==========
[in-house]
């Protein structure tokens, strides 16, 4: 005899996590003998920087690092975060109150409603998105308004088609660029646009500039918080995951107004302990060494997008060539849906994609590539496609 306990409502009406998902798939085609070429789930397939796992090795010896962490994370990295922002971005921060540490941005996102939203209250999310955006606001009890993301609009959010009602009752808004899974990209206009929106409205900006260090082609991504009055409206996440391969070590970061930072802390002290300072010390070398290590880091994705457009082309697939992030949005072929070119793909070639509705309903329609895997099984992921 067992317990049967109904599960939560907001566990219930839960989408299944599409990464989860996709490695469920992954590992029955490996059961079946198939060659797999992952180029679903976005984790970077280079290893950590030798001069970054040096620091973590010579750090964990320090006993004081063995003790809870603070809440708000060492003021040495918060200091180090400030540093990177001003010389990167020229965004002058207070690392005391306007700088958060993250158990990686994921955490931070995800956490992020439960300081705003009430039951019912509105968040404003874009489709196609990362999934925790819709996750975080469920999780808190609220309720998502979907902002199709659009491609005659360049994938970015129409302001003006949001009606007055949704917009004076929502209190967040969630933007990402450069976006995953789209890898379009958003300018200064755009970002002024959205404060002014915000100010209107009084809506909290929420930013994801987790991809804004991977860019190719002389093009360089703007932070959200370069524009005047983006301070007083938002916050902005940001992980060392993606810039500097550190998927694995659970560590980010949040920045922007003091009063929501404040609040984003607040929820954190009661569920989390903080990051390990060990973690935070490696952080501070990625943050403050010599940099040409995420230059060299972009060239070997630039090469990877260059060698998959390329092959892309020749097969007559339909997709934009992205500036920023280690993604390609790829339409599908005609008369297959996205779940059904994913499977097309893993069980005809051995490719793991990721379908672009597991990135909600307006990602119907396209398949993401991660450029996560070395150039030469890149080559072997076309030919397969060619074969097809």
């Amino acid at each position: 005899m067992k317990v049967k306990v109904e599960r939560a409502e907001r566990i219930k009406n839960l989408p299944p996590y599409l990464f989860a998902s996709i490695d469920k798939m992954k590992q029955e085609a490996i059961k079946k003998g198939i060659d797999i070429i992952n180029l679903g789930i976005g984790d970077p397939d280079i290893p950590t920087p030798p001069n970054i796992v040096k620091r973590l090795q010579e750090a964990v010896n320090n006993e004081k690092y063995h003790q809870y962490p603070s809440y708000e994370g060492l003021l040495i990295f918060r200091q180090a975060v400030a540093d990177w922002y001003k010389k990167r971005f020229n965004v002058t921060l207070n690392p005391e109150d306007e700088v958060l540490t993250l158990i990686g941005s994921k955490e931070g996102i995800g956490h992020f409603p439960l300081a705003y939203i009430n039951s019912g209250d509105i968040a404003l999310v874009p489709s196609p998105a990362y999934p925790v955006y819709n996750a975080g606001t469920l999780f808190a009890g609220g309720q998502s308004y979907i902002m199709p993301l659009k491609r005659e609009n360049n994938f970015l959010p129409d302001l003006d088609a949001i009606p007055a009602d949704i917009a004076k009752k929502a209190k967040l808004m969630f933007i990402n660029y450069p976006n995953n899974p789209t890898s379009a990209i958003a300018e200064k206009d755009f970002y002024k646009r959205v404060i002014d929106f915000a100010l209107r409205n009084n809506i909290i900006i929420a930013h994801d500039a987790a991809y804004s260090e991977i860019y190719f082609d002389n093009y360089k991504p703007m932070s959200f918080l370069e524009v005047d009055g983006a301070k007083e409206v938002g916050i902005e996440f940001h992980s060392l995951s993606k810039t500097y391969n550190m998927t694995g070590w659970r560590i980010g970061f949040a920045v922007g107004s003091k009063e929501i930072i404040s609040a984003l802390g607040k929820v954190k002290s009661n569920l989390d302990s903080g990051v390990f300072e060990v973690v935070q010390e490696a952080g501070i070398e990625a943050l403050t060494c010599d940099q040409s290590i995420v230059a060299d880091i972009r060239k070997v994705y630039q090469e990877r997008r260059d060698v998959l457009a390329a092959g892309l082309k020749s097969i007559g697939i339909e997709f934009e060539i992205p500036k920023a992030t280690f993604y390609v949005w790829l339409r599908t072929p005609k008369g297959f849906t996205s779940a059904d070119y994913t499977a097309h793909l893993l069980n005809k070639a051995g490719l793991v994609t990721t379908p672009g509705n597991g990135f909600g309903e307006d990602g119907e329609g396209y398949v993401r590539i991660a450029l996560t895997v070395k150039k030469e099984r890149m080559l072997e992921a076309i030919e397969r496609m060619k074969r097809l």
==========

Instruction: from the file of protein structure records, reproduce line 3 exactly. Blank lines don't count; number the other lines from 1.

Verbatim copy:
């Amino acid at each position: 005899m067992k317990v049967k306990v109904e599960r939560a409502e907001r566990i219930k009406n839960l989408p299944p996590y599409l990464f989860a998902s996709i490695d469920k798939m992954k590992q029955e085609a490996i059961k079946k003998g198939i060659d797999i070429i992952n180029l679903g789930i976005g984790d970077p397939d280079i290893p950590t920087p030798p001069n970054i796992v040096k620091r973590l090795q010579e750090a964990v010896n320090n006993e004081k690092y063995h003790q809870y962490p603070s809440y708000e994370g060492l003021l040495i990295f918060r200091q180090a975060v400030a540093d990177w922002y001003k010389k990167r971005f020229n965004v002058t921060l207070n690392p005391e109150d306007e700088v958060l540490t993250l158990i990686g941005s994921k955490e931070g996102i995800g956490h992020f409603p439960l300081a705003y939203i009430n039951s019912g209250d509105i968040a404003l999310v874009p489709s196609p998105a990362y999934p925790v955006y819709n996750a975080g606001t469920l999780f808190a009890g609220g309720q998502s308004y979907i902002m199709p993301l659009k491609r005659e609009n360049n994938f970015l959010p129409d302001l003006d088609a949001i009606p007055a009602d949704i917009a004076k009752k929502a209190k967040l808004m969630f933007i990402n660029y450069p976006n995953n899974p789209t890898s379009a990209i958003a300018e200064k206009d755009f970002y002024k646009r959205v404060i002014d929106f915000a100010l209107r409205n009084n809506i909290i900006i929420a930013h994801d500039a987790a991809y804004s260090e991977i860019y190719f082609d002389n093009y360089k991504p703007m932070s959200f918080l370069e524009v005047d009055g983006a301070k007083e409206v938002g916050i902005e996440f940001h992980s060392l995951s993606k810039t500097y391969n550190m998927t694995g070590w659970r560590i980010g970061f949040a920045v922007g107004s003091k009063e929501i930072i404040s609040a984003l802390g607040k929820v954190k002290s009661n569920l989390d302990s903080g990051v390990f300072e060990v973690v935070q010390e490696a952080g501070i070398e990625a943050l403050t060494c010599d940099q040409s290590i995420v230059a060299d880091i972009r060239k070997v994705y630039q090469e990877r997008r260059d060698v998959l457009a390329a092959g892309l082309k020749s097969i007559g697939i339909e997709f934009e060539i992205p500036k920023a992030t280690f993604y390609v949005w790829l339409r599908t072929p005609k008369g297959f849906t996205s779940a059904d070119y994913t499977a097309h793909l893993l069980n005809k070639a051995g490719l793991v994609t990721t379908p672009g509705n597991g990135f909600g309903e307006d990602g119907e329609g396209y398949v993401r590539i991660a450029l996560t895997v070395k150039k030469e099984r890149m080559l072997e992921a076309i030919e397969r496609m060619k074969r097809l």